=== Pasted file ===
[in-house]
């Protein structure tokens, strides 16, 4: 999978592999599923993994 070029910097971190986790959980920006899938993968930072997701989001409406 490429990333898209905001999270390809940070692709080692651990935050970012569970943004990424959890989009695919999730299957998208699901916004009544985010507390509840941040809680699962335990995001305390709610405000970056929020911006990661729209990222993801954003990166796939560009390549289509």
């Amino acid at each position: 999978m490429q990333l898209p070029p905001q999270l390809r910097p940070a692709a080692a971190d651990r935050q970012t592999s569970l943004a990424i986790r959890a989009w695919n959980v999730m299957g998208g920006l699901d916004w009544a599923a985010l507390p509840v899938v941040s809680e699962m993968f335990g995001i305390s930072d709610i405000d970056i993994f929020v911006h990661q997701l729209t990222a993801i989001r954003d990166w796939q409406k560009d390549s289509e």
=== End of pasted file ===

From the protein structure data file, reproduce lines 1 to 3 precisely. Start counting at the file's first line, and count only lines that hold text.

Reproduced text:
[in-house]
């Protein structure tokens, strides 16, 4: 999978592999599923993994 070029910097971190986790959980920006899938993968930072997701989001409406 490429990333898209905001999270390809940070692709080692651990935050970012569970943004990424959890989009695919999730299957998208699901916004009544985010507390509840941040809680699962335990995001305390709610405000970056929020911006990661729209990222993801954003990166796939560009390549289509």
């Amino acid at each position: 999978m490429q990333l898209p070029p905001q999270l390809r910097p940070a692709a080692a971190d651990r935050q970012t592999s569970l943004a990424i986790r959890a989009w695919n959980v999730m299957g998208g920006l699901d916004w009544a599923a985010l507390p509840v899938v941040s809680e699962m993968f335990g995001i305390s930072d709610i405000d970056i993994f929020v911006h990661q997701l729209t990222a993801i989001r954003d990166w796939q409406k560009d390549s289509e």